Vacation memories: Glacier, moose , good times top Anchorage visit

A view of Alaska on our trip to Matanuska Glacier, north of Anchorage

Part of an ongoing series reviewing past trips:

As Lisa and I start penciling in plans for a return trip to Alaska next year to visit friends, our thoughts go back to our first visit to America’s “Last Frontier” almost eight years ago.

We loved everything we did there, from spending a couple of days on the Homer Spit to traveling north to Denali National Park and the area.

Finding Moose

Our first adventure occurred a few blocks from Mark and Ron’s house. They picked us (Lisa, our daughter Mallory and me) up from the airport. After being made fun of for taking a photo of a stuffed polar bear display at the airport, we headed to their house.

How often am I going to get this close to polar bears, stuffed or otherwise?

Along the way, just blocks from their home, we saw a moose in a yard. I actually thought it was a wood carving. The people in the vehicle laughed at me. And once the moose started eating leaves off a tree, I, too, saw it was real. I think Mallory and I each took more than 100 photos of the “Neighborhood” moose, as it would become to be known.

Our frineds’ “nieghborhood” moose

Mantanuska Glacier

Our first full day in Alaska took us from Anchorage to our first glacier. The Matanuska glacier is about 75 miles northeast of the city. The drive is beautiful with lots of scenery. It’s considered the second best site to see in the state by “Alaska Magazine.”

I swear every inch is beautiful in Alaska

Trees, mountains and wildlife highlighted the views. We saw our second moose walking atop a bluff above us. We nicknamed him “Mountain” Moose.

Our “mountain” moose

Once we arrived at Matanuska, our family was immediately in awe. It was the first time that I’ve been on a glacier. You can actually walk on top of it. I was really impressed when I was able to use my cell phone and call our daughter Steph from atop the glacier.

The Trudell clan atop Matanuska Glacier – daughter Mallory, Lisa and me

We enjoyed the walk on top of Matanuska. It was a challenge. We used ice cleats so none of us slide around.

Glacier-walking cleats

The view on the glacier was magnificent. It’s about 26 miles long and four miles wide. Mountains, forests, and streams highlighted the scenery.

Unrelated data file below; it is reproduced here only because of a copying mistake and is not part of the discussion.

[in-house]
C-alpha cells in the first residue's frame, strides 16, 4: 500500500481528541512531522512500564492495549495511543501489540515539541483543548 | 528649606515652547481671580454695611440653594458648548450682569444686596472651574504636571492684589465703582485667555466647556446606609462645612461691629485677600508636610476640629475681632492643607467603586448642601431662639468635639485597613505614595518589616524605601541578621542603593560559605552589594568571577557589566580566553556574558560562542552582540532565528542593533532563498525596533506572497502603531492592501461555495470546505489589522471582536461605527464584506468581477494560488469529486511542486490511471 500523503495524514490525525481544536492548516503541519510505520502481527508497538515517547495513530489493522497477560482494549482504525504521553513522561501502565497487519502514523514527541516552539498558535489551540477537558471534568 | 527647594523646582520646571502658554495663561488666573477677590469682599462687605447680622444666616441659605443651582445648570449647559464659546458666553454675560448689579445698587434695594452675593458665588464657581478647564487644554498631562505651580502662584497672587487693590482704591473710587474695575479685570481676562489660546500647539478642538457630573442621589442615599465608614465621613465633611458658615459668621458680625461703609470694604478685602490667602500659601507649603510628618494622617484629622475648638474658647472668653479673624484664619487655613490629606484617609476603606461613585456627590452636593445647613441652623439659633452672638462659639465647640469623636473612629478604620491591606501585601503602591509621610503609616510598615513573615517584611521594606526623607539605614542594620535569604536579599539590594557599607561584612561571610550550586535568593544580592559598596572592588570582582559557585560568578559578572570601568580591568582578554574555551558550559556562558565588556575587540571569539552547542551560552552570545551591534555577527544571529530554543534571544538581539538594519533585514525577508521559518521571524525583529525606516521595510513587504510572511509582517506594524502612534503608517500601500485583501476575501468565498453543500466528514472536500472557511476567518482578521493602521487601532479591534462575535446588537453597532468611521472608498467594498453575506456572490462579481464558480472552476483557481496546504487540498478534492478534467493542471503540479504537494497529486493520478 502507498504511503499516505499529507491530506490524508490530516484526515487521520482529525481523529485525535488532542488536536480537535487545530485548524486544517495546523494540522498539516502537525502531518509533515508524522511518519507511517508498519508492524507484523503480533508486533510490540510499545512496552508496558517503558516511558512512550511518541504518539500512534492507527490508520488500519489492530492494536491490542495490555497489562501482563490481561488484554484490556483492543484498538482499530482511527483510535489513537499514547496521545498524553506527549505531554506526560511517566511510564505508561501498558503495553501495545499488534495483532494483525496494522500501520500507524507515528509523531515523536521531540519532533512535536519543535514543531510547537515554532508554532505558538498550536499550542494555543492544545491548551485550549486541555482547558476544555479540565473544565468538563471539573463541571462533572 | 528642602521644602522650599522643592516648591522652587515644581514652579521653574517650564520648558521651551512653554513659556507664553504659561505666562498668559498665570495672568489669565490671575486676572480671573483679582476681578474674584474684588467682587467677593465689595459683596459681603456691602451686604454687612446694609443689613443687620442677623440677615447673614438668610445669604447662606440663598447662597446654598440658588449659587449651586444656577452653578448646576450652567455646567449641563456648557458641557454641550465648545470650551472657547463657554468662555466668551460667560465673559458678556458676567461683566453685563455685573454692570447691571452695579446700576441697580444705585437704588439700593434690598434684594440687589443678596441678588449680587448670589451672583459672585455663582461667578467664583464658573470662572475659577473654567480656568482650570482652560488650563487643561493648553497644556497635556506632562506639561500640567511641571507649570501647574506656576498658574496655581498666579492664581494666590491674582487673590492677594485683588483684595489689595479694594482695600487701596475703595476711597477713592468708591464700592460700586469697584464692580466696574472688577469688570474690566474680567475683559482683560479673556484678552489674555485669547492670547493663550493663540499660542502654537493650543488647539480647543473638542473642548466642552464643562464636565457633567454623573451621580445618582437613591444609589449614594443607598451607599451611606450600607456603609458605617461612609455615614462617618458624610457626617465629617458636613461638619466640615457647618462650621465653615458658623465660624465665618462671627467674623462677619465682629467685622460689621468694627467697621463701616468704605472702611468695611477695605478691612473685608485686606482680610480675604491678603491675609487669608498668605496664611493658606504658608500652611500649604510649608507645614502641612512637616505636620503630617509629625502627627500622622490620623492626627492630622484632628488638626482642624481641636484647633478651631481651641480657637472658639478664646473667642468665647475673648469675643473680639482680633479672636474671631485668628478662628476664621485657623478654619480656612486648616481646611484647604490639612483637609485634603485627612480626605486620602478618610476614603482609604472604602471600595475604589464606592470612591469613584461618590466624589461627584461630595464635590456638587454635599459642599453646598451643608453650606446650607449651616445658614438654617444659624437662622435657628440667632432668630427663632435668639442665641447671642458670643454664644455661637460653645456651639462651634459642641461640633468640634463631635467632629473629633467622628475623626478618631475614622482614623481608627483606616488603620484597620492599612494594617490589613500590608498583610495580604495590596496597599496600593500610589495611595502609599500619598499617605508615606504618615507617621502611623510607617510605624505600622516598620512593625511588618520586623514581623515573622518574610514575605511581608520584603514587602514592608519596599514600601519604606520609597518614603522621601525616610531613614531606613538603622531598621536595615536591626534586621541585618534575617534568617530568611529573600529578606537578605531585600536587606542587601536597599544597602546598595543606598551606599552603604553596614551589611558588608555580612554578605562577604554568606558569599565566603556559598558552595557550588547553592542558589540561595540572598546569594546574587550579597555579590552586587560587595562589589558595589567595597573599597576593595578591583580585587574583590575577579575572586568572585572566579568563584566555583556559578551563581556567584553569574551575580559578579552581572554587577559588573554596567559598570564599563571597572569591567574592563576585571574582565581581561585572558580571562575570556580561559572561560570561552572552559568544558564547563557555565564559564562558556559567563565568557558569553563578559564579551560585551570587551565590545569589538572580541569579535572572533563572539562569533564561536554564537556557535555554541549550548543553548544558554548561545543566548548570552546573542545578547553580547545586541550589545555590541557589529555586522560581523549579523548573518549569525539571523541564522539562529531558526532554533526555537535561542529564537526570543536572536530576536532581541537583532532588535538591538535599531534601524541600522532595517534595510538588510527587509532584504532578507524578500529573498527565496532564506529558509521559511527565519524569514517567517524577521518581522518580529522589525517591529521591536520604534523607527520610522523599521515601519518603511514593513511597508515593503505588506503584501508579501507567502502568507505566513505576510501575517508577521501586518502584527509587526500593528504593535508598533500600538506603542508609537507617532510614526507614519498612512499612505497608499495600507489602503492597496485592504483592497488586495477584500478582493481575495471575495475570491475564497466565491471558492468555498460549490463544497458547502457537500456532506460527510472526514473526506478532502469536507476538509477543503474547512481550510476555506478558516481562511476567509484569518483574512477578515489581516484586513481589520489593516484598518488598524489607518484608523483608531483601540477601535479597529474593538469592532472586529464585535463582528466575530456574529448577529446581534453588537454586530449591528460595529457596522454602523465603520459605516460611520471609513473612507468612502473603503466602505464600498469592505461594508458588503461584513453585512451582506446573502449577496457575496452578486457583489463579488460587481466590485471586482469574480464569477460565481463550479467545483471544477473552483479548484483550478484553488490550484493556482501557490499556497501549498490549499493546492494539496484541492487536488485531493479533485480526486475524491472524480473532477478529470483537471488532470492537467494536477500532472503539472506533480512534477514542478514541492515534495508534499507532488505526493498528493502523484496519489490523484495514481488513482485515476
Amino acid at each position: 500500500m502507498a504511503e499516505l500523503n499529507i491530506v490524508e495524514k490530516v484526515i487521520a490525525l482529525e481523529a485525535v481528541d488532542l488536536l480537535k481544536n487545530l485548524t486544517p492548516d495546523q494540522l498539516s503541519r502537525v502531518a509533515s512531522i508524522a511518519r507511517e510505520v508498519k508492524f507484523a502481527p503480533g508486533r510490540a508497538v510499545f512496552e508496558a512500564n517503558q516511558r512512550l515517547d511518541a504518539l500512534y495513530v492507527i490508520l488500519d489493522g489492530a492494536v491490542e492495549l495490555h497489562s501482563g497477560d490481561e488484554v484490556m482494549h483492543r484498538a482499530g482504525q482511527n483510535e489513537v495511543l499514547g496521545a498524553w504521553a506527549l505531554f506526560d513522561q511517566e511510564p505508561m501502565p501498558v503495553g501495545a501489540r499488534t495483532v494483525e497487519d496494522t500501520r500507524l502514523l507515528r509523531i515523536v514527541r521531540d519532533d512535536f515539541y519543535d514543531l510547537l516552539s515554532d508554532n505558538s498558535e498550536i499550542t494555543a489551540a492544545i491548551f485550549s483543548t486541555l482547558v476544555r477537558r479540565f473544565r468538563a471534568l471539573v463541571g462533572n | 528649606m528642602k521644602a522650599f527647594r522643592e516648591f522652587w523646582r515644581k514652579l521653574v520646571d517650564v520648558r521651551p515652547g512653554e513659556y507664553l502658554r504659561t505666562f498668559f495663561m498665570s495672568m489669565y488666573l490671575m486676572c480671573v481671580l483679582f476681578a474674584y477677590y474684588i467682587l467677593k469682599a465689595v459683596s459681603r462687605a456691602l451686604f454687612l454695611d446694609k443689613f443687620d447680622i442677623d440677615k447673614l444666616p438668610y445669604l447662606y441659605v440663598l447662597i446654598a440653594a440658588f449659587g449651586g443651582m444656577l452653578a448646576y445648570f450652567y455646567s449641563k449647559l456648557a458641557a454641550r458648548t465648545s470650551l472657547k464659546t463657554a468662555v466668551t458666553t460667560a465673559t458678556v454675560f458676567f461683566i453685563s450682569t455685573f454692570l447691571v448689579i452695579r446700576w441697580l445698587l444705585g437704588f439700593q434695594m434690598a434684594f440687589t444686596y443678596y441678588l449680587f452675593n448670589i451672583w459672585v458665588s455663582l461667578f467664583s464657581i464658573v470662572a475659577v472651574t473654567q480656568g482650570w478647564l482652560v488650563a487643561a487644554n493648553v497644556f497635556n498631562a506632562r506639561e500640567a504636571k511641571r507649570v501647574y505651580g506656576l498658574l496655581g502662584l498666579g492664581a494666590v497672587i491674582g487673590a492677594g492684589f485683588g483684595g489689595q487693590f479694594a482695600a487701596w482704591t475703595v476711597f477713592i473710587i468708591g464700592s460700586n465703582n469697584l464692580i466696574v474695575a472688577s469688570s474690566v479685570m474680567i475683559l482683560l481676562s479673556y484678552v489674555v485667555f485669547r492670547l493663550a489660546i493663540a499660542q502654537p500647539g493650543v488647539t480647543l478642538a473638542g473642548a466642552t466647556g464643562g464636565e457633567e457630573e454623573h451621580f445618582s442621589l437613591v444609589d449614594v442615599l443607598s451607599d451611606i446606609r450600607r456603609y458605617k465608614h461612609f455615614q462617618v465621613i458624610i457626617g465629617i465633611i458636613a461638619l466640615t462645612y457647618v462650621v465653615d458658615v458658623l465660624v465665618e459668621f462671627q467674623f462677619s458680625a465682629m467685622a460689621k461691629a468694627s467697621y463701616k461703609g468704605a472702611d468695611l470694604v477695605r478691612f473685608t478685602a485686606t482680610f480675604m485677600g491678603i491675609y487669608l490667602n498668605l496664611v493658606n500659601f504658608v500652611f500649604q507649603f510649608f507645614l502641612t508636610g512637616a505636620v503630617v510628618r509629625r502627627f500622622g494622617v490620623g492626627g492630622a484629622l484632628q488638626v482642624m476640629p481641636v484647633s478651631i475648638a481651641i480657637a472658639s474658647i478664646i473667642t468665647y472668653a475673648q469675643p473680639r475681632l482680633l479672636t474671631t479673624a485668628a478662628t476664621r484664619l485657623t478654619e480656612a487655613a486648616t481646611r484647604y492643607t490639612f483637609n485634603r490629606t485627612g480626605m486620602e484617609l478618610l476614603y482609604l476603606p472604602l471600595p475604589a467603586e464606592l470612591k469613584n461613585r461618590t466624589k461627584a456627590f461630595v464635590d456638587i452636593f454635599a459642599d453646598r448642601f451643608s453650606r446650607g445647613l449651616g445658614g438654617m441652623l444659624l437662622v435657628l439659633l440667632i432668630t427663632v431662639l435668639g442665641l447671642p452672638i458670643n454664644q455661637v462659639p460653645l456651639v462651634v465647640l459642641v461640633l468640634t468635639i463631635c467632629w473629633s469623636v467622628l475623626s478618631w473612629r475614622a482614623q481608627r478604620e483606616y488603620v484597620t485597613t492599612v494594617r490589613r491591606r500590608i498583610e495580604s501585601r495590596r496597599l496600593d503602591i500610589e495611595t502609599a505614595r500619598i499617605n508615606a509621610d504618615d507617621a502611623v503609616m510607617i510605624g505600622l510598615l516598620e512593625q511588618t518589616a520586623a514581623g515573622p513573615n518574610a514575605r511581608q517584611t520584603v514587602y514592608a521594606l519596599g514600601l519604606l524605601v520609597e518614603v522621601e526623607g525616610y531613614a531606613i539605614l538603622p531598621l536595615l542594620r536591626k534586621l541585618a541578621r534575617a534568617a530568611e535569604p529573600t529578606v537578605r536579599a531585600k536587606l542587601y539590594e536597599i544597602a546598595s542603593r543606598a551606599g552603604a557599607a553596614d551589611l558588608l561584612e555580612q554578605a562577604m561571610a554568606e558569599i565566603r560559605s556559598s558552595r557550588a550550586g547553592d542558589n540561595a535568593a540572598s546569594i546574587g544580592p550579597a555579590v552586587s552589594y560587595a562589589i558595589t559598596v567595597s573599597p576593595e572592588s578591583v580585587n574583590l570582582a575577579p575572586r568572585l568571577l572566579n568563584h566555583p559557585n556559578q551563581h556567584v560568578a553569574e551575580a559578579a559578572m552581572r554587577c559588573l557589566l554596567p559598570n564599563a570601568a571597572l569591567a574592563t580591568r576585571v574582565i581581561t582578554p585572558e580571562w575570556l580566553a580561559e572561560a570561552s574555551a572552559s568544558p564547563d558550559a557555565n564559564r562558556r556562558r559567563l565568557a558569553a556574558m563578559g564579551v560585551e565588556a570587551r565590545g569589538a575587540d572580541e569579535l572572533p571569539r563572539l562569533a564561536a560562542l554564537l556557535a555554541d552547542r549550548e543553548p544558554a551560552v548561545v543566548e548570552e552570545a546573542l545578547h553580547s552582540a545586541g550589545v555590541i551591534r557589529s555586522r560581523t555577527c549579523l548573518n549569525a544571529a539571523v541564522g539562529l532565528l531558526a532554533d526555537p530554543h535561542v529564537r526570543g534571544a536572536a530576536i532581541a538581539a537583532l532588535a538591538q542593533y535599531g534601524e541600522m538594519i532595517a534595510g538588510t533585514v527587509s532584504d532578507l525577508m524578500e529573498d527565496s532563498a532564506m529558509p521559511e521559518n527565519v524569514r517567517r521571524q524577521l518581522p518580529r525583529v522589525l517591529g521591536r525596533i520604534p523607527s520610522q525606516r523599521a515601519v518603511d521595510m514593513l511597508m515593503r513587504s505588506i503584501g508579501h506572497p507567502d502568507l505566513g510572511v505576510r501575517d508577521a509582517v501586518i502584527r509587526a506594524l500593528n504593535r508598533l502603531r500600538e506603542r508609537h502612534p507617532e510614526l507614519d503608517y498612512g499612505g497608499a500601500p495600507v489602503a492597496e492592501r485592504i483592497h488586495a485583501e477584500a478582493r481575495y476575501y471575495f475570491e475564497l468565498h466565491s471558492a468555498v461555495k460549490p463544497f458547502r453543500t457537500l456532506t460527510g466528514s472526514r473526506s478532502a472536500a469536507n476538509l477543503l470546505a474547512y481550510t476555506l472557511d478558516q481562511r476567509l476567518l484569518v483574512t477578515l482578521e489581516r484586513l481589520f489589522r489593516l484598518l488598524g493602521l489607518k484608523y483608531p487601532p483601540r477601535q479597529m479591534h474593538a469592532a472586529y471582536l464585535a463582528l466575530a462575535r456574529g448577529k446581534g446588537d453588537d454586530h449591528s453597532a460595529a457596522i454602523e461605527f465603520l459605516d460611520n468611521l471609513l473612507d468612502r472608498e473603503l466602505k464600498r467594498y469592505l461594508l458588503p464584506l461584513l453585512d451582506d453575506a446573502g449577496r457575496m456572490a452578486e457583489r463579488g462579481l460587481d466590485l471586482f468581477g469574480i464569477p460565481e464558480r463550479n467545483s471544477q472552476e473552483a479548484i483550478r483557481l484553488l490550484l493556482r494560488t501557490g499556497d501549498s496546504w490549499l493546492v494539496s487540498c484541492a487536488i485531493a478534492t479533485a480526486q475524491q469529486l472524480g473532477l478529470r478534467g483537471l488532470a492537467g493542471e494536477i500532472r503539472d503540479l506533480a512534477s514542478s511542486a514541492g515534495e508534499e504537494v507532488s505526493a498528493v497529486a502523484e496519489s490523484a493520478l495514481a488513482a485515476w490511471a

Matanuska Glacier with a beautiful backdrop

As we walked to the bottom of the glacier, we encountered rocks, mud and water as the glacier pushes sediment forward.

Matanuska and the sediment in front of it

Eklutna Village

Following our visit, we headed back to Anchorage. Along the way, we stopped at Eklutna Village, which dates back to 1650. It’s an Athabaskan Indian settlement. Russian Orthodox Church missionaries came here to persuade the Native Americans to adopt their religious beliefs. St. Nicholas Church still stands on the grounds.

St. Nicholas Church at Eklutna Village

“Spirit houses” are located over people’s graves. They’re brightly painted and decorated. The custom is a mix of church and tribal beliefs. Spirit houses are believed to help free the person’s spirit and help them make them the journey to the next level.

Spirit houses at Eklutna Village

Downtown Anchorage

In-between out-of-town trips, we enjoyed touring downtown Anchorage, with some delicious dining. The area had unique buildings and attractions.

View of downtown Anchorage

One place we liked was the mural at Darwin’s Theory. The building sized painting depicts man’s transition. I thought it was a nice name for a bar.

We loved the mural on the side of the bar

One of the places we had dinner at was Glacier Brew house. The food was good. I recall Lisa having a salmon dinner. The real memory is when Mallory and I were outside the restaurant. Two young women asked us something and I answered. As they passed, one of the women “goosed” me. There was nothing to do, but laugh.

During the visit, as we strolled through downtown, we saw the Alaska Railroad depot. I liked the train display in front of the building.

Alaska Railroad depot

President Dwight Eisenhower is honored with a statue. He was in office when Alaska officially became a state.

Statue of President Dwight Eisenhower

Two totem poles flanked the front doors to the state government offices that are located in Anchorage.

Totems at state offices

Cherry Creek Park

During our visit, we took a drive out to Cherry Creek Park to look for, of all things, bears. We were safe, though, because one of our party members had bear bells on. They typically will scare of black bears.

I have asked myself often why we ventured out for bears

While we didn’t see any bears, we did catch “Park” moose. This guy was enjoying dinner time and paid us no attention. We were able to shoot several nice photos of the moose.

This was one of my favorite moose we saw in Alaska (Cherry Creek park)

We had a wonderful time visiting Alaska. While the state was a fun place, we truly enjoyed visiting Mark and Ron, as well as Mark’s mom, Sharon. She treated everyone like they were one of her own. If I could have picked out a new mom after losing mine, I think Sharon would have been at the top of the list.

Anyhoo, we had a great visit during our Anchorage leg of the visit. Our visits to Homer and Seward seemed liked once-in-a-lifetime experiences. But, spending time with people who are closer than family can’t be topped. We had a fantastic visit, and we look forward to our trip this year.

For more information on Anchorage and area attractions, please visit